Temple faculty offer expertise on WHYY
Five faculty members have appeared on the 'Radio Times' program in recent weeks.
Weighing in on issues such as crime, citizenship and concussions, five Temple faculty members have been experts featured on WHYY’s Radio Times in recent weeks. Here’s a wrap-up of the Owls who have taken to the airwaves.
- Ryan Tierney, EDU ’00, CHP ’04, associate professor of kinesiology and director of Temple’s Sports Concussion Laboratory, appeared on the show Wednesday, Dec. 23, 2015, to discuss concussions and chronic traumatic encephalopathy, a progressive, degenerative disease of the brain that has been linked to repetitive brain trauma. Tierney shared his expertise in light of the release of Concussion, a motion picture that focuses on the head trauma faced by professional football players.
In addition to discussing concussions in youth sports and efforts to minimize impact on the head, he helped explain the signs and symptoms of concussion—such as balance problems, blurred vision, confusion, headache, and others—and dispel myths. “You certainly don’t need to have loss of consciousness to be diagnosed with a concussion,” said Tierney.
- Kathryn Hirsh-Pasek, Stanley and Debra Lefkowitz Distinguished Faculty Fellow in the Psychology Department, offered her take on child development and toys on the program Tuesday, Jan. 5.
Talking about children’s use of tablet devices, she noted: “As parents, I think we just have to find the balance. It’s not that these things are horrible—they have many wonderful features. But we also have to be careful how we use [them], the same way we have to be careful about dessert.”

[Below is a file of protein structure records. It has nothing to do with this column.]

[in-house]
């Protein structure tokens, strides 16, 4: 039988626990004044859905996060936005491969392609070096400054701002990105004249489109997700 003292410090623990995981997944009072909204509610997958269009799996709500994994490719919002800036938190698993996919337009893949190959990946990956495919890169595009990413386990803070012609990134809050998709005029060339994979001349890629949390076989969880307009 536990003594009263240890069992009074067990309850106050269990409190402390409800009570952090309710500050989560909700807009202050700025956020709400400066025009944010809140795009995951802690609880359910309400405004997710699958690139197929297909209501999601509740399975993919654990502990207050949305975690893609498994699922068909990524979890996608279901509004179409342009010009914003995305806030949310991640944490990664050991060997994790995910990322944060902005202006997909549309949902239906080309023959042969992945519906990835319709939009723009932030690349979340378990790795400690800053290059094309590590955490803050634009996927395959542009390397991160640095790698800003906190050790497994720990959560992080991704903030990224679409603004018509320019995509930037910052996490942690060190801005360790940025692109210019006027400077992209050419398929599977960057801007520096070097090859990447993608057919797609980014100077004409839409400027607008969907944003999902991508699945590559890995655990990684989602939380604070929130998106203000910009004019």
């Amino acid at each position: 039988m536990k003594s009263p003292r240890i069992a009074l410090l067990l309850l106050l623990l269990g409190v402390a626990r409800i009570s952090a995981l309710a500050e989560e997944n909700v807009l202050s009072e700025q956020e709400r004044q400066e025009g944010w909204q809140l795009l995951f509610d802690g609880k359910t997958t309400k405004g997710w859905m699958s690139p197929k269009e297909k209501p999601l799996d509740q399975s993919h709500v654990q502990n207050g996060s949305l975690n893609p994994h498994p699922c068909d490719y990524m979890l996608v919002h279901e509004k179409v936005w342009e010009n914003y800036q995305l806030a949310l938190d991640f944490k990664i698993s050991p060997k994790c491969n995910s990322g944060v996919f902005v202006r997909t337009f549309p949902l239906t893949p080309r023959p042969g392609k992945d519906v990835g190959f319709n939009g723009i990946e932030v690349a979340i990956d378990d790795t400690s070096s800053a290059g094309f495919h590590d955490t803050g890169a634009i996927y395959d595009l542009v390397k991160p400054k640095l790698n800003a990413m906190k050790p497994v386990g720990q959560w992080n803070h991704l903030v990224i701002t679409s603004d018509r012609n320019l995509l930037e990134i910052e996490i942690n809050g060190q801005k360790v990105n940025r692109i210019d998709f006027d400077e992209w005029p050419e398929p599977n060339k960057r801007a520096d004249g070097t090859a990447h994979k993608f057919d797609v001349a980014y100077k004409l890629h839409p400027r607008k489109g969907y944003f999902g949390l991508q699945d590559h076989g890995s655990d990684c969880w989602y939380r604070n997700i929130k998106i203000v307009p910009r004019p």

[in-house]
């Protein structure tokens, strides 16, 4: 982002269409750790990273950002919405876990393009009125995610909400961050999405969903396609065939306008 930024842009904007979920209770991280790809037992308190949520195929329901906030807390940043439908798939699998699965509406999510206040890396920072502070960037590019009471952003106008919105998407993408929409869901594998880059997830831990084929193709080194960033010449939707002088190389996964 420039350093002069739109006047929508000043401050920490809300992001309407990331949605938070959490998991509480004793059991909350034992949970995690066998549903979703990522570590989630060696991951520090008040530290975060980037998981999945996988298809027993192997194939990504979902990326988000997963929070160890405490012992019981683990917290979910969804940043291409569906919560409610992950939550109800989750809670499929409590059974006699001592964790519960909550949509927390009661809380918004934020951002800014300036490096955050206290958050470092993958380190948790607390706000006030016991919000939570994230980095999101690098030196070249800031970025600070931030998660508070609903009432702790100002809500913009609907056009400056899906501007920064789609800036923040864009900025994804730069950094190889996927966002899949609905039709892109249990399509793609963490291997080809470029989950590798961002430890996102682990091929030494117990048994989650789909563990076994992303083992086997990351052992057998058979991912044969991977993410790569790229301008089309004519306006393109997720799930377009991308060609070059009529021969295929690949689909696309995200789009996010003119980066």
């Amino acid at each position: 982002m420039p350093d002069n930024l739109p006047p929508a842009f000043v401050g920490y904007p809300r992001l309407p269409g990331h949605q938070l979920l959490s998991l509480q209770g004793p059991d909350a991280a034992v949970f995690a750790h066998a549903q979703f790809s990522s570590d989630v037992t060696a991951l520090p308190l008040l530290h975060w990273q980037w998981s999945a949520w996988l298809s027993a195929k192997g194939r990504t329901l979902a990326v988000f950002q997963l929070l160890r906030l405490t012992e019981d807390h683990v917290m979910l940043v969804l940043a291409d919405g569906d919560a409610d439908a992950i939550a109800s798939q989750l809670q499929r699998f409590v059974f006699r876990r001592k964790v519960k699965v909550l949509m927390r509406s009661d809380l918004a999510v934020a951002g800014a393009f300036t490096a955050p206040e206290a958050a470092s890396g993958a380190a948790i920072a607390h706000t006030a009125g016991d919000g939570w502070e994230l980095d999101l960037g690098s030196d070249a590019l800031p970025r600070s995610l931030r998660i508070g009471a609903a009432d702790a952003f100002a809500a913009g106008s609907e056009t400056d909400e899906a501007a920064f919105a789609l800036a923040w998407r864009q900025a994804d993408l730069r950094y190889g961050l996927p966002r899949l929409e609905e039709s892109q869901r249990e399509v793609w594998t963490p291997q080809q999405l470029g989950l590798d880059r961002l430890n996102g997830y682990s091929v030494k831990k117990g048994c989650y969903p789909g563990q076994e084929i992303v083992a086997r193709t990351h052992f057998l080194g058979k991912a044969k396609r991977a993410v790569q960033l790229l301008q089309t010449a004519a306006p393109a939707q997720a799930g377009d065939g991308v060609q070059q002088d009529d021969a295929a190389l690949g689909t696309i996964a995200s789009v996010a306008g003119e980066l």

- With presidential candidate Donald Trump calling into question U.S. Sen. Ted Cruz’s exact citizenship and eligibility for president, Peter Spiro, Charles Weiner Chair in international law, participated in the show Monday, Jan. 11, to discuss interpretations and intents of the term “natural-born citizen.” Cruz was born in Canada to an American mother.
“The question here is whether a citizen born outside of the United States qualifies as natural born for constitutional purposes?” Spiro said. “The Constitution reads no person except a natural-born citizen shall be eligible for the office of the president. And there’s enough ambiguity in that archaic phrase to allow for these kinds of arguments to be made.”
- Ralph Taylor, a professor in the Department of Criminal Justice, helped explain fear and reactions to crime on the show Tuesday, Jan. 12. The program highlighted topics such as media coverage, perceptions of crime, police shootings and the relationship between law enforcement and communities.
“There are some events that happen that have a huge impact in terms of how people interpret what’s happening around them,” Taylor said. “Not all crimes are created equal, and so some crimes are going to have a much bigger effect on perceived risk, and therefore fear, than others.”
- Mathematician John Allen Paulos was invited on the show Friday, Jan. 22, to talk about his memoir, A Numerate Life: A Mathematician Explores the Vagaries of Life, His Own and Probably Yours. He discussed writing the book and how math empowered him as a child.
He said, “I realized that a little bit of math, a little bit of logic, and you could vanquish blowhards. And to some extent, that’s more motivating than learning how to estimate the height of the flagpole across the river.”